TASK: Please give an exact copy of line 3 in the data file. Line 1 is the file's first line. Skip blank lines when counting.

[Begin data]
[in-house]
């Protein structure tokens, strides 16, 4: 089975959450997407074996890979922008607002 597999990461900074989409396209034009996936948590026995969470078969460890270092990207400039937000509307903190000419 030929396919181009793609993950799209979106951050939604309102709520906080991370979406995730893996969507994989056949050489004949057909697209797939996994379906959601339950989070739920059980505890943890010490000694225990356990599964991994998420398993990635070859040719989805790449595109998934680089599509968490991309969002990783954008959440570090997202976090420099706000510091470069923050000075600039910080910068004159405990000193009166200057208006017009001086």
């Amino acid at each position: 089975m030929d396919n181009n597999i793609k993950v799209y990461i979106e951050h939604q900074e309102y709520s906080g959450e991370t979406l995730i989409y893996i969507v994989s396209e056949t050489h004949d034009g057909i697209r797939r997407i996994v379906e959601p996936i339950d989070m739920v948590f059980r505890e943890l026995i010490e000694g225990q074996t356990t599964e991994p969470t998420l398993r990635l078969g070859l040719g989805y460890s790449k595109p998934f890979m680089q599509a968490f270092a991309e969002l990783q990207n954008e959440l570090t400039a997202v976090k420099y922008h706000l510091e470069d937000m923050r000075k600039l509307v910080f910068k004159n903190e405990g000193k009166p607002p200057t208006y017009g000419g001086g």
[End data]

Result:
């Amino acid at each position: 089975m030929d396919n181009n597999i793609k993950v799209y990461i979106e951050h939604q900074e309102y709520s906080g959450e991370t979406l995730i989409y893996i969507v994989s396209e056949t050489h004949d034009g057909i697209r797939r997407i996994v379906e959601p996936i339950d989070m739920v948590f059980r505890e943890l026995i010490e000694g225990q074996t356990t599964e991994p969470t998420l398993r990635l078969g070859l040719g989805y460890s790449k595109p998934f890979m680089q599509a968490f270092a991309e969002l990783q990207n954008e959440l570090t400039a997202v976090k420099y922008h706000l510091e470069d937000m923050r000075k600039l509307v910080f910068k004159n903190e405990g000193k009166p607002p200057t208006y017009g000419g001086g």